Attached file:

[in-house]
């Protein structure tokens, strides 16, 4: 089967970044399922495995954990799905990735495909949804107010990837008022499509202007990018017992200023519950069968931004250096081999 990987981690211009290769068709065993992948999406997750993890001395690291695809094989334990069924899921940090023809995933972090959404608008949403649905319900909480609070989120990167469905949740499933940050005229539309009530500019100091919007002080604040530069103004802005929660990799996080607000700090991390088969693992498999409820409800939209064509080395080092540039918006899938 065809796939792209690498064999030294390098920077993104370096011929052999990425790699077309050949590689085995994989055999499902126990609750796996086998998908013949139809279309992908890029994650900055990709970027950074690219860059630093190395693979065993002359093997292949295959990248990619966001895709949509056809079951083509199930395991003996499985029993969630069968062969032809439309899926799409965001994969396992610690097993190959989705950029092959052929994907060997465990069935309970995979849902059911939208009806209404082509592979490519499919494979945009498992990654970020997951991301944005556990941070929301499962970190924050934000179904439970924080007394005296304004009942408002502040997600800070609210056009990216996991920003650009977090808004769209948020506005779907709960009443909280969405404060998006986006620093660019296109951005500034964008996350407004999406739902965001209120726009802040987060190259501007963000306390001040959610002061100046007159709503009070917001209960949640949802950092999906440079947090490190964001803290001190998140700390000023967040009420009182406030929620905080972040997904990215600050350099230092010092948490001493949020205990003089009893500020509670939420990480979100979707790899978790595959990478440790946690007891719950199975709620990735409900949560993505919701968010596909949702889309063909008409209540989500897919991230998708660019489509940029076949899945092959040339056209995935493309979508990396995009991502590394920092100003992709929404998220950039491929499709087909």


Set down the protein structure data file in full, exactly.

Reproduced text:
[in-house]
């Protein structure tokens, strides 16, 4: 089967970044399922495995954990799905990735495909949804107010990837008022499509202007990018017992200023519950069968931004250096081999 990987981690211009290769068709065993992948999406997750993890001395690291695809094989334990069924899921940090023809995933972090959404608008949403649905319900909480609070989120990167469905949740499933940050005229539309009530500019100091919007002080604040530069103004802005929660990799996080607000700090991390088969693992498999409820409800939209064509080395080092540039918006899938 065809796939792209690498064999030294390098920077993104370096011929052999990425790699077309050949590689085995994989055999499902126990609750796996086998998908013949139809279309992908890029994650900055990709970027950074690219860059630093190395693979065993002359093997292949295959990248990619966001895709949509056809079951083509199930395991003996499985029993969630069968062969032809439309899926799409965001994969396992610690097993190959989705950029092959052929994907060997465990069935309970995979849902059911939208009806209404082509592979490519499919494979945009498992990654970020997951991301944005556990941070929301499962970190924050934000179904439970924080007394005296304004009942408002502040997600800070609210056009990216996991920003650009977090808004769209948020506005779907709960009443909280969405404060998006986006620093660019296109951005500034964008996350407004999406739902965001209120726009802040987060190259501007963000306390001040959610002061100046007159709503009070917001209960949640949802950092999906440079947090490190964001803290001190998140700390000023967040009420009182406030929620905080972040997904990215600050350099230092010092948490001493949020205990003089009893500020509670939420990480979100979707790899978790595959990478440790946690007891719950199975709620990735409900949560993505919701968010596909949702889309063909008409209540989500897919991230998708660019489509940029076949899945092959040339056209995935493309979508990396995009991502590394920092100003992709929404998220950039491929499709087909």